Water Shrew

One of the most aquatic of all shrews, this species occurs throughout Alaska and Canada. It extends south into high, mountainous regions of the United States, most notably along the Rockies, where climatic conditions are similar to those found further north. This shrew is often found in or close to water. It also lives in damp conifer forests.

Males of this large shrew species tend to be longer than females. The thick fur traps a layer of air around the body to keep the animal warm while diving in cold water.

Water shrews live alone and are known to hunt for insects. Most of their prey are the aquatic youngsters of insects such as crane flies and caddis flies. While under water, the shrews detect the movements of prey using whiskers on their snouts. They grab the food with their forefeet or mouth. In captivity, water shrews have been seen feeding once every ten minutes. In the wild, they will die if they go without food for about three hours.

Distribution: Northern North America.

Habitat: Near streams and other fresh-water habitats.

Food: Insects.

Size: 8 cm (3 in); 8 - 18 g (0.3 - 0.6 oz).

Maturity: 1 year.

Breeding: 2 - 3 litters of 3 - 10 young produced in spring and summer.

Life span: 18 months.

Status: Common.

Eurasian Water Shrew

These small mammals are highly unusual, possessing a venomous saliva used to overcome prey, although they present no danger to people.

The Eurasian water shrew is found across Europe and Asia. The western limit of its range is Britain. It does not live in Ireland.

Eurasian water shrews live in burrows and occupy distinct territories. Most water shrews live close to fresh water, defending a small area of bank in which their burrow is located. Some members of this species live farther away from flowing water, in damp areas such as hedgerows.

The shrews live alone. They hunt at all times of the day and night, mostly in water. The tail has a keel of hairs, which helps with swimming. The shrew's fur traps a blanket of air as the animal submerges, which prevents the little mammal from losing body heat too quickly.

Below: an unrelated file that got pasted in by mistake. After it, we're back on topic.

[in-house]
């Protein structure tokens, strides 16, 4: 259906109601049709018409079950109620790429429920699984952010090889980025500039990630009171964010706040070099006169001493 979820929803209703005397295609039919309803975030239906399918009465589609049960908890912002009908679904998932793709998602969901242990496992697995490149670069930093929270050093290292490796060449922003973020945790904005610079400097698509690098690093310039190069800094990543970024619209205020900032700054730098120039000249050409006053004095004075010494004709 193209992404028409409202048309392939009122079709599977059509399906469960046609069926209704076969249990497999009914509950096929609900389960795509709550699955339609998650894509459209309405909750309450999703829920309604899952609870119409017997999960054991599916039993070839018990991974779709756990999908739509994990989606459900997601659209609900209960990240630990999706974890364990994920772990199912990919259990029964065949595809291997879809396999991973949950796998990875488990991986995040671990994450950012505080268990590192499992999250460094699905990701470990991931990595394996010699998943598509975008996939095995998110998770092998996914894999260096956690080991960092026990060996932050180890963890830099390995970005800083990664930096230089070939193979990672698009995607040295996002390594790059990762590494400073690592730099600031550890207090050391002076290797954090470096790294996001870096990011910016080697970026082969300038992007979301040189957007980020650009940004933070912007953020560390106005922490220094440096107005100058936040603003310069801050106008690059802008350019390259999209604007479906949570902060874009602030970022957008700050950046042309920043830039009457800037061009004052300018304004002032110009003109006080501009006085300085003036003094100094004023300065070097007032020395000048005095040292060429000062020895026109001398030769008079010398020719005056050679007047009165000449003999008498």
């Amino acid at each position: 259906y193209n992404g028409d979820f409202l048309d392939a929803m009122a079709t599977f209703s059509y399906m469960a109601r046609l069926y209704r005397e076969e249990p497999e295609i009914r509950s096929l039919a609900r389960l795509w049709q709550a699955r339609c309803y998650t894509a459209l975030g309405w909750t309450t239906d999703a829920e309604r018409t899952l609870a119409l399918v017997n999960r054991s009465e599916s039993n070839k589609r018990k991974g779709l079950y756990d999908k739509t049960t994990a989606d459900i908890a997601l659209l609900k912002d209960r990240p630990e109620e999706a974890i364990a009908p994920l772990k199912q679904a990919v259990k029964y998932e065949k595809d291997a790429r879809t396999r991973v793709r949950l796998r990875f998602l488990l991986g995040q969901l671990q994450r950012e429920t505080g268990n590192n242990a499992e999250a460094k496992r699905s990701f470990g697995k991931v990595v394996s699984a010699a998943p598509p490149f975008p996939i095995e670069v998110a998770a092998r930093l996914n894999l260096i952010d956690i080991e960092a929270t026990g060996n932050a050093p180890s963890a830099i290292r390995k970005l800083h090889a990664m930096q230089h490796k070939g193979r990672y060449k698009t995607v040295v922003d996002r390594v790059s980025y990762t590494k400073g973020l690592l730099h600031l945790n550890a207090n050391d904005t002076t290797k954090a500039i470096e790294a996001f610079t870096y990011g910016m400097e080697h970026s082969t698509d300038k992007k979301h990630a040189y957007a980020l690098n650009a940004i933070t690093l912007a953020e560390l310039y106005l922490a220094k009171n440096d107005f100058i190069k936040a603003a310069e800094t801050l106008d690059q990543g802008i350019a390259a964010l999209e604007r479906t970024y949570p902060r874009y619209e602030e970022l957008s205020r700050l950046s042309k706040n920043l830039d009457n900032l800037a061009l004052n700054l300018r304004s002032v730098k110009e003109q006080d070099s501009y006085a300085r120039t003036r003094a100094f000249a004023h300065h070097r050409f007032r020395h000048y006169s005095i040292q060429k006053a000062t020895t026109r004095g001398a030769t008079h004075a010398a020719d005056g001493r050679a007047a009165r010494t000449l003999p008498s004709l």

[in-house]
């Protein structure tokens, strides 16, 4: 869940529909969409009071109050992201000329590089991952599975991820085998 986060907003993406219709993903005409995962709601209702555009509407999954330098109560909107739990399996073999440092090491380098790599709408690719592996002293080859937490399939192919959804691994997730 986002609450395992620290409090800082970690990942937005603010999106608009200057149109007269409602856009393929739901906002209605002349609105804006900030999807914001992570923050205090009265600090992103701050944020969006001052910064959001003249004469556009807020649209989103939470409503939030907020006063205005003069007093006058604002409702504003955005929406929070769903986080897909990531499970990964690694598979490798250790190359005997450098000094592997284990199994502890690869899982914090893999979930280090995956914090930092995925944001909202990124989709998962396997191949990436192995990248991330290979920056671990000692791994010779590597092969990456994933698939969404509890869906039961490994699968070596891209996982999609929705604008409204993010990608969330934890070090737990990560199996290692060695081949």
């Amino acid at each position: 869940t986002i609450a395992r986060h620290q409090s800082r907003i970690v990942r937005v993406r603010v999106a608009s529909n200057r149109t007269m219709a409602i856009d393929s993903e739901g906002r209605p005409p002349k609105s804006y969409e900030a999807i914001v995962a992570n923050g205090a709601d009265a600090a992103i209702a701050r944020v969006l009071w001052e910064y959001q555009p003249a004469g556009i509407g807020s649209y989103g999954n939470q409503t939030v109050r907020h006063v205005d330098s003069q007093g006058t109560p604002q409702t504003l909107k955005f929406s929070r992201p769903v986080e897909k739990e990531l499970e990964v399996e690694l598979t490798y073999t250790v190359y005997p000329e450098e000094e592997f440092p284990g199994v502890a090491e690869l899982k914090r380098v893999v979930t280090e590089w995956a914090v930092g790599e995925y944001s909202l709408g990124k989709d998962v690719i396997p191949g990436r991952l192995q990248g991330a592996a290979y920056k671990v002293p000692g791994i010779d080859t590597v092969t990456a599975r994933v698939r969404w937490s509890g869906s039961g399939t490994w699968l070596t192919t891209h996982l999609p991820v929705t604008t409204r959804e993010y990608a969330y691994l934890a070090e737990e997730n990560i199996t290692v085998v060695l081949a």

The Eurasian water shrew is the largest shrew species in Britain. The species is one of the red-toothed shrews. Red-coloured iron compounds coat the tips of its teeth, which makes them more hard-wearing. This is the result of iron deposits, which help strengthen the teeth.

They have prodigious appetites, thanks to their high metabolic rate, and they must eat about half their body weight every day. They catch prey in their mouths and stun it with mildly venomous saliva. Only a handful of other mammals deploy venom. They are vulnerable to many predators, including birds of prey.

Water shrews breed during the summer. Each female is capable of producing several litters in that time. A typical litter contains about five or six young, although twice this number is possible. The young are weaned after 40 days. Females born early enough can breed in their first year.

Distribution: Ranges across most of northern Europe into Asia, reaching the Pacific coast, and south into north Korea. Found in close proximity to fresh water.

Habitat: Freshwater streams and ponds.

Weight: About 15 g (0.53 oz).

Length: 17.5 cm (7 in) overall; the tail is about three-quarters of the body length.

Maturity: By 3.5 months.

Gestation Period: 20 days; 2 - 3 litters a year, born in a nest of grass.

Breeding: Average 5 - 6, range 3 - 12; weaning occurs at 42 days.

Food: Invertebrates caught in water and on land; may also hunt small fish.

Lifespan: Up to 18 months.


Very dark upperparts and white underparts.


Air is trapped in the fur, which gives the shrew buoyancy, but makes it harder to dive.

Eyes and ears

The eyes are very small, as are the which are largely hidden by fur.


The snout is very long with a pink tip on the nose.


Bristles are present on the underside of the tail and on the paws, helping the shrew to swim more easily.

Tibetan Water Shrew

There are several species of shrew that are at home in water. All of these have silky fur that repels water, long tails and fringes of stiff hairs along the edges of their feet, toes, fingers and tails that help them swim. In smaller species, these hairs allow the shrews to run across the surface of the water for short distances, supported by the surface tension.

The Tibetan water shrew is the only species of shrew to have webbed feet. It also has disc-like pads that may help it keep its footing on slippery wet stones. This shrew lives in a burrow dug in a stream bank.

The Tibetan water shrew has a long dark coloured tail with several fringes of short, stiff white hairs that shine with rainbow iridescence when wet.

Most aquatic shrews forage by making repeated dives in the same spot, each dive lasting usually less than 20 seconds. After each dive, they shake their fur dry. If no prey is found, they move along the stream lm (3 ft) or so and dive in a new position. The Tibetan water shrew has sharp teeth that seem to be specialized for catching fish, which are its main prey.

Distribution: Tibet, south-central China, Nepal and northern Burma.

Habitat: Mountain forest streams.

Food: Small fish and aquatic invertebrates.

Size: 9 - 13 cm (3.5 - 5 in); 25 - 45 g (0.05 - 0.09 lb).

Maturity: 6 months.

Breeding: Unknown.

Life span: Unknown.

Status: Common.